Lahme recognizes for himself: “That what is in the image is primary, ‘eternal’ art. The way the image is hung is secondary, momentary.”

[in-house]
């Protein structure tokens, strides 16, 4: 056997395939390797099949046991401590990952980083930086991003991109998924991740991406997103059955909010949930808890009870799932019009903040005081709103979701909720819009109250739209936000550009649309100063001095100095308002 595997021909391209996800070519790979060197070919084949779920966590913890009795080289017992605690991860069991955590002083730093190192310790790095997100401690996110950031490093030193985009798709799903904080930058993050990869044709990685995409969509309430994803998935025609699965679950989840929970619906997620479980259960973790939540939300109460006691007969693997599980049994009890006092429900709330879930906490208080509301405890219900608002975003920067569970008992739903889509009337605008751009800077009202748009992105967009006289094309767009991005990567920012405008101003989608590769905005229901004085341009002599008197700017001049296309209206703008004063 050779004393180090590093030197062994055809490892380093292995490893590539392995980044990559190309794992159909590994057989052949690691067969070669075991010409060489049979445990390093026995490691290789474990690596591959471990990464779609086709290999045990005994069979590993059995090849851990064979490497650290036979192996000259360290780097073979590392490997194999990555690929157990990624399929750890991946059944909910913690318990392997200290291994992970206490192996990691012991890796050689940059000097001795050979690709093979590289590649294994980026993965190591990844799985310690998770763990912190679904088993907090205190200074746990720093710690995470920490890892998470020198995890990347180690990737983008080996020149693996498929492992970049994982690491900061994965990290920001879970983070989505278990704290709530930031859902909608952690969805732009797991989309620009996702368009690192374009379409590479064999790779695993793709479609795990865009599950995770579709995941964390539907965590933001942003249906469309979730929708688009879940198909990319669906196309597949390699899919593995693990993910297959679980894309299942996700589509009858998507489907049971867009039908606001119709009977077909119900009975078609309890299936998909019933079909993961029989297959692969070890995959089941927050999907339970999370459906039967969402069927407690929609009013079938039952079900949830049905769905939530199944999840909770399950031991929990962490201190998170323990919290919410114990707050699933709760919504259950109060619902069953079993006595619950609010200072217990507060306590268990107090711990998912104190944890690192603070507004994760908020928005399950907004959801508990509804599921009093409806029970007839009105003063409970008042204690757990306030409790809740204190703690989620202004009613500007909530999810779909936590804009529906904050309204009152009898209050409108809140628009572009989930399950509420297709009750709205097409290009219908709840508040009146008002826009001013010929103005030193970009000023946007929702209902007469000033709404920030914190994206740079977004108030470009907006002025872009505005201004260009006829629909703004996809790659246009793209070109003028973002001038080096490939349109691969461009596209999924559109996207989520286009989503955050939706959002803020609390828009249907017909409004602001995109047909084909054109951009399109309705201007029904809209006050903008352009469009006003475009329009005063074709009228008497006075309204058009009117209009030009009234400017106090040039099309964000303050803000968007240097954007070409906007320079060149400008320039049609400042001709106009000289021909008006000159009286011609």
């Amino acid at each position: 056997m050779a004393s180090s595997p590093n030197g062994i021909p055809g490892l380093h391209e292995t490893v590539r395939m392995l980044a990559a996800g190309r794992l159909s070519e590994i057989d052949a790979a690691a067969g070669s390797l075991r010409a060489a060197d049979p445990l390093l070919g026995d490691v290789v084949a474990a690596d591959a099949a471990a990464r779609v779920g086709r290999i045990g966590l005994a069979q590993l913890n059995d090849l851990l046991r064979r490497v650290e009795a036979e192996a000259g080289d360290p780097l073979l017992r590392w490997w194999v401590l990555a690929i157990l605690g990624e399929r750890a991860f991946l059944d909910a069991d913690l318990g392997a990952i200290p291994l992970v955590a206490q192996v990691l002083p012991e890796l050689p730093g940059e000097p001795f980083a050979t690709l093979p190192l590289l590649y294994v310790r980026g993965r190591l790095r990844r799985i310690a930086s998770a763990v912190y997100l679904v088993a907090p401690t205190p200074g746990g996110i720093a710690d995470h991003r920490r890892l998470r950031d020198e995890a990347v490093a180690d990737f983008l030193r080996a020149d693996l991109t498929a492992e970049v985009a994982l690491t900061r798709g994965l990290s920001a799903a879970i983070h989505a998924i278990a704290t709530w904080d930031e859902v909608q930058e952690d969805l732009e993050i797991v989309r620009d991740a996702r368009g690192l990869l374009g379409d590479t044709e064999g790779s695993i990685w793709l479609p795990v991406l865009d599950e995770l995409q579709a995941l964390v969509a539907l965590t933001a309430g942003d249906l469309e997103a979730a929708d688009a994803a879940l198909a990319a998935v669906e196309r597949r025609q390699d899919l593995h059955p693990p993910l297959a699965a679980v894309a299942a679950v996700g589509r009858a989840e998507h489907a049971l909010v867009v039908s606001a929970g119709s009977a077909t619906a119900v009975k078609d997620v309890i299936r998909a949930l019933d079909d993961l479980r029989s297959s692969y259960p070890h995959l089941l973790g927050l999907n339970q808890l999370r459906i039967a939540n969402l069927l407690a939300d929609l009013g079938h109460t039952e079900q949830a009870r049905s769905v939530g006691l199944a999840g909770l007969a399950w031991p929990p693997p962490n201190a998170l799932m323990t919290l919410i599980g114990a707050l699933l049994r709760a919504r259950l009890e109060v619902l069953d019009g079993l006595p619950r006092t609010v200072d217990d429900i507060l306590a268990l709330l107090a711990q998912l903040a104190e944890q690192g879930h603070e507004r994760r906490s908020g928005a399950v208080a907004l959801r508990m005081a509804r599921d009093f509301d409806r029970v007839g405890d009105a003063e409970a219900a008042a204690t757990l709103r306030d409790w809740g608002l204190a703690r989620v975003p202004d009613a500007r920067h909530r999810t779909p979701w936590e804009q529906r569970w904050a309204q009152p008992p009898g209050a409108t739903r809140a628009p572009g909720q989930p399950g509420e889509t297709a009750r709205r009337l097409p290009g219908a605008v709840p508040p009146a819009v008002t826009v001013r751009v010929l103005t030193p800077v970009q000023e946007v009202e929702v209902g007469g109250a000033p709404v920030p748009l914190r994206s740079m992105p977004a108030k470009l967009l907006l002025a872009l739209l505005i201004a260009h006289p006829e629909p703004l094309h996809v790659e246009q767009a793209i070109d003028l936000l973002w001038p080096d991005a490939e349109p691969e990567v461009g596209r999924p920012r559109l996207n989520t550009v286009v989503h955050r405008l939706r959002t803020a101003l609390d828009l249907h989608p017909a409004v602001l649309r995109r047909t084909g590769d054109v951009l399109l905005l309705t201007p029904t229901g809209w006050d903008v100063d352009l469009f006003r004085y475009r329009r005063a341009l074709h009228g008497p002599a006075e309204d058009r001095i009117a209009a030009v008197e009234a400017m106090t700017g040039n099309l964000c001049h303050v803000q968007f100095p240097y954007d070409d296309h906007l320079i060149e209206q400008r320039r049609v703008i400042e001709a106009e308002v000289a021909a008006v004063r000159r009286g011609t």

In the 1960s Dieter Lahme (born 1938 in Emmerich, lives in Wanzleben) paints concentrates: geometric forms, black, white, usually on the format 1x1 m. A conflict leads to the emergence of the all-around-images: A buyer of his paintings hangs two of them against the direction intended by the artist and questions top and bottom, right and left. Lahme recognizes for himself: “That what is in the image is primary, ‘eternal’ art. The way the image is hung is secondary, momentary.” The solution is provided by the ball as a painting surface. The beholder can take it into his/her hands, turn it, look at it from different sides and sense it. As a continuation of this, Dieter Lahme creates the Plastic Systems: variable sculptures consisting of several geometric bodies that can be altered by the beholder as she or he thinks fit by rearranging the single elements. Dieter Lahme’s art is based on this social idea of an open dialogue, its components are intellectually ambiguous and manually modifiable.